What My Big Sister Taught Me
It was my first week living in Palmdale, California from a predominantly white city in Orange County. The smacking dry heat wasn’t the only thing that came as a surprise. In 5th grade, in this new foreign city, was the first time I shared a class with nothing but other black and brown kids. Not that I had much realizations of race relations at the time, but the sea of shades was something I found especially intriguing. I was excited to get acquainted with new classmates who looked like me.
While I interacted with my new surroundings, crunchy yellow grass and neon colored jungle gyms, I noticed a group of girls playing a couple of yards away. “You ain’t gon do nothing!” I heard one of the girls yell. I knew the screams were coming from her because her hands were clapping, and her neck was swerving with every word. An obnoxious laugh from another girl followed. I couldn’t tell exactly what was going on, but I couldn’t imagine what kind of drama could transpire in the first couple days of 5th grade.
By the following week, the bickering group of girls had become my live reality television show. The show starred Myra, Neesha, and Celeste. In one corner stood Myra, while the other corner stood Neesha and her sidekick Celeste. Neesha was the bully and the initiator. She got a rise out of harassing people even at the age of 10. She had chocolate skin, the figure of a developed sixteen-year-old, and enough mouth for the both of her sisters. Celeste was the younger, more awkward and shy sister. They wouldn’t pick on anyone unless they were both present. Celeste was too quiet to mess with anyone on her own, and Neesha needed her sister there to laugh at her jokes. Celeste was the outcast who only involved herself in drama when her sister had provoked something, or was being provoked. The recipient of the provoking was Myra. Myra had skin as rich as blackberries, chunky, tall, and was bullied for all 3 reasons. Myra was no stranger to being bullied, so her words packed just as much punch as Neesha’s did.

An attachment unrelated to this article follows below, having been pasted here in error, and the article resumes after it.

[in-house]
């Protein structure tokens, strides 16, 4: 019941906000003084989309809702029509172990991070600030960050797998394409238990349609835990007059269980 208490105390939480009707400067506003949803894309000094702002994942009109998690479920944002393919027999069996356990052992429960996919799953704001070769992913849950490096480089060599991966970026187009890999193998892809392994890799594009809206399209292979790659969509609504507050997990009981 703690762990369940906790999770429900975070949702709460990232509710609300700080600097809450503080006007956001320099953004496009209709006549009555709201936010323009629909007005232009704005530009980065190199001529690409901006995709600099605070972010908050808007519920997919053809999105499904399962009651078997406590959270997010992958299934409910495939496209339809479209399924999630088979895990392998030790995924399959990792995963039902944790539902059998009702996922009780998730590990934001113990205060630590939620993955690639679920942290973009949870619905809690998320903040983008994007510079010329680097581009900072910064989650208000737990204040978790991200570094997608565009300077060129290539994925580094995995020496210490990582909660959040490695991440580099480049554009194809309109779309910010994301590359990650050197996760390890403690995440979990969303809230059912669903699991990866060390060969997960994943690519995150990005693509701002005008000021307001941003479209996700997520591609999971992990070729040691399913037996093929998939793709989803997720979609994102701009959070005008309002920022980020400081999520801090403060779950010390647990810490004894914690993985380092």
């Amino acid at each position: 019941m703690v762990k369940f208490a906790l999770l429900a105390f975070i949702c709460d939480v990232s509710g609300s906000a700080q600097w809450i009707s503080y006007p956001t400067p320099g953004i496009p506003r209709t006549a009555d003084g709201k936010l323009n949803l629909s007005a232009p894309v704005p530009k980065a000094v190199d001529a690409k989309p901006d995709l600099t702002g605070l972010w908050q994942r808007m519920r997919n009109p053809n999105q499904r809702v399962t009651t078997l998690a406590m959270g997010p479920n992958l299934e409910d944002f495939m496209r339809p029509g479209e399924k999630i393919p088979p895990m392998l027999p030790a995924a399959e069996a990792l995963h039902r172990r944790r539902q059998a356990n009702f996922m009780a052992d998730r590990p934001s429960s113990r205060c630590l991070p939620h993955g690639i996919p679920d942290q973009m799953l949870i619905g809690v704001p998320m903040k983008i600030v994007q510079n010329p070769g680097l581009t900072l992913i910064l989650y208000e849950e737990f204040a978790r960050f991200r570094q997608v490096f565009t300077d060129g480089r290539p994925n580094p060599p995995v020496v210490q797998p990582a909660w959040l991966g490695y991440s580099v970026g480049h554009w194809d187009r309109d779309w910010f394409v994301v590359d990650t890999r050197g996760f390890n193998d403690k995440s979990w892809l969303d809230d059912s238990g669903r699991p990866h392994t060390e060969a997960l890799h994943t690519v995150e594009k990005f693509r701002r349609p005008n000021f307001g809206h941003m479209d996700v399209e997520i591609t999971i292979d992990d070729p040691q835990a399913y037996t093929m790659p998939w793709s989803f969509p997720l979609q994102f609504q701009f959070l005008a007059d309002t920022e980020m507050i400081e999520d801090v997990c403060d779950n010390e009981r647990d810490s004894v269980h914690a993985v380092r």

Once the dismissal bell rang, I searched through the crowds of children to meet my little brother so we could walk home together. He was only about 7 at the time, so he was overly excited to meet me and walk with his big sister. He admired me and somewhat followed my every move. When we walked I led the way. If I stepped off the sidewalk to walk around a group of kids, he would too. When it was time to cross a street, I was the crossing guard. He was my little duckling.
As my brother and I chatted, I noticed Myra walking on the opposite deserted side of the street with one of her friends. Everything was calm and typical, until suddenly I saw a white mini-van quickly speed beside Myra. The white van kicked up dirt and dust, and made it difficult to exactly make out what was happening. When the haze died down, a girl emerged from the side of the van and started attacking Myra. Myra was getting pushed and grabbed, her backpack was yanked off, and fists spun liked windmills. The chaos happened so fast Myra didn’t even have an opportunity to fight back. I could not believe my eyes. I had never witnessed a fight in my life, and now I was witnessing a 5th grader getting jumped! As I stared further into the reign of mayhem, I realized it was Neesha’s family who had been the culprits. But I did not even recognize the girl who was actually doing the fighting. Celeste was in the background, Neesha was smack talking, so that left their big sister. Their big sister was the one doing all the fighting, although she was years older than us and did not even attend our school. I couldn’t imagine what stories Neesha and Celeste had been telling her for her to react like that.
While I was extremely scared and shaken up by the events I had seen, I kept a cool demeanor and urged my brother to walk instead of stopping and giving these people a show. But on the inside not only was I freaking out about my own safety, but more importantly my little brother’s. A couple of blocks later, I asked my brother if anyone had been bothering him at school without seeming too obvious. He replied, “No,” innocently, and it was clear the riot that had just happened was more entertaining to him than traumatizing. “Well good…But if there is… Tell me.”
He chuckled and asked, “If there is you’re going to beat them up for me?”
“No. That’s not how we handle things.”
He simply nodded his head, listened to my instructions, and we continued on home.